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Old 01-16-2013, 05:12 PM   #21
z4twenny
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Quote:
Originally Posted by chronowarp
You should really think harder before being a giant dick to a dude that's...using the correct terminology.

Think harder about what?

In fact re-read the thread from the beginning. Errant nomenclature aside I stand by everything I said. In fact maybe you missed the back and forth where I asked someone to explain why modal mixture was used since nothing modal is occurring and the answer I got was more or less "well thats the term someone decided to use"
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Old 01-16-2013, 06:11 PM   #22
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Quote:
Originally Posted by z4twenny
^ I don't know who those "some people" are but they're wrong lol, its called borrowing a chord and has nothing at all to do with modes. Just like any other chord its placed where it to provide harmony to the melody.

And its obviously there to support the melody, the melody doesn't have to have a g# in it . Go back to and start over with music theory man, you missed some important stuff it sounds like.



"some people" were enough for it to be in the Wikipedia article of borrowed chords. Lol http://en.wikipedia.org/wiki/Borrowed_chord


I believe that this is in D major. The E is used as a chromatic mediant to lead back to the G, which is then used to facilitate a plagal cadence with D, then it simply ends on the vi.
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Old 01-16-2013, 08:43 PM   #23
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Quote:
Originally Posted by 白い雲
D/F# - G - Bm - E - G - D/F# - Bm - Bm

Analyzed as being in B minor:

III (1st inversion) - VI - i - IV - VI - III (1st inversion) - i - i

The main problem is that pesky IV chord. In natural minor, it would be iv. If the passage was B dorian, the VI chords would be vi diminished chords. No matter how you cut it, the passage contains mostly G naturals, and one G#. If you play this on your guitar, that G# really gives the passage power. So, what's the deal? The melodic minor ascending explanation doesn't work either, because there isn't an A# for the G# to go to in the next chord.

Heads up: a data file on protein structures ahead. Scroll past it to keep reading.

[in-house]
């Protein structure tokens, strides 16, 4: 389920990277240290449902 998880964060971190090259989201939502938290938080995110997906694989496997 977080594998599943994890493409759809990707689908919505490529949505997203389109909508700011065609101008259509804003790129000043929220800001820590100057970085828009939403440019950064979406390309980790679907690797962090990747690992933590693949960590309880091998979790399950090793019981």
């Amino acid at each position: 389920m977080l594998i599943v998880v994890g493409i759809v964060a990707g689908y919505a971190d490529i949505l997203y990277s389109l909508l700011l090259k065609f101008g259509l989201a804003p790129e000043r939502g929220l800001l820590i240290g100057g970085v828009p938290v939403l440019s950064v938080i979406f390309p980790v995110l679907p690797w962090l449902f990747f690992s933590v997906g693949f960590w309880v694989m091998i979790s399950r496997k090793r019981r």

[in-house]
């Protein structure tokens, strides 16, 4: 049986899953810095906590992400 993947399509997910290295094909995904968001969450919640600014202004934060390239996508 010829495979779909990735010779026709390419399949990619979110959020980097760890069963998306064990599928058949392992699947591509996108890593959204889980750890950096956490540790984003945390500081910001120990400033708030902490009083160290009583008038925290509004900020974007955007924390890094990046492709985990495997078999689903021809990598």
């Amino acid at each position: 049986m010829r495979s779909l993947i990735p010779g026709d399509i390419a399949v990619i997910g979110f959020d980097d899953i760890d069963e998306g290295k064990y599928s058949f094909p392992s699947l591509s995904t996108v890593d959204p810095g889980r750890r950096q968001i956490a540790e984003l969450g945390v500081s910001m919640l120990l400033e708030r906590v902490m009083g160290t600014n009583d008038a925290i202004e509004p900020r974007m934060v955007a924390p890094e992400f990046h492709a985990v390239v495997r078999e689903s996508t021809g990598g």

This is the first (and last) 8 bars of a piece called Yokan from the Evangelion (anime) soundtrack. The song's on youtube, and you can also find the sheet music with a google search, but I can't post them here. I think that E major chord sounds great, but I don't understand why. Maybe someone knowledgeable in jazz theory would know? Thanks!

Nice song, dude, I like that sort of music. Just transcribing myself.
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Old 01-16-2013, 11:48 PM   #24
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Quote:
Originally Posted by Angusman60
I believe that this is in D major. The E is used as a chromatic mediant to lead back to the G, which is then used to facilitate a plagal cadence with D, then it simply ends on the vi.


I think you might be on to something here with the chromatic mediant relationships. To my ears the progression doesn't quite feel at home in D, though. After mulling this over for a while, I had this idea, maybe you can tell me what you think?

The first 5 chords are a sequence. D/F# to G is a standard circle of fifths movement. The G to Bm is a diatonic mediant relationship (up a third). The Bminor then goes to the next step in the circle of fifths, e, but it's chromatically altered to E major, to lead back to G (a chromatic mediant relationship, as you said). Now, the sequence stops, and instead of G continuing on to C#, it goes to D/F#, which moves smoothly into Bm through common tones.

There are a couple problems here though. III6 to i isn't much of a cadence, even if the bass does move down by a 5th to the root. Also, I don't really have an explanation for why the G would go to D/F#. I like the idea of it being a plagal cadence, but the following, restful-sounding Bm chord (2 bar duration) undermines any sort of D major cadence. Maybe G is acting as a secondary subdominant of D (if that's possible)? I've only thought of chromatic mediant relationships as being a modulatory technique before, but who's to say it can't also work in a sequence as a sort of tonicization? Or, maybe I'm treating these ideas too freely..

Anyway, I'm trying to understand this through analysis, and what I'm hearing. I picked this sequence idea because it could have continued on with the same sound (to me) and ended in any key, and because I'm hearing the descending fifths as the primary harmonic motion in the first 5 chords, followed by a kind of sinking towards Bm.

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Old 01-17-2013, 12:05 AM   #25
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Quote:
Originally Posted by mdc
Nice song, dude, I like that sort of music. Just transcribing myself.


I know, right? It's a great song. Since you like that, you might also like "The Sandy Beach of Ganbo" (also on youtube). The instrumentation isn't as nice, and there's no guitar, but it has a similar sound (and more juicy chords).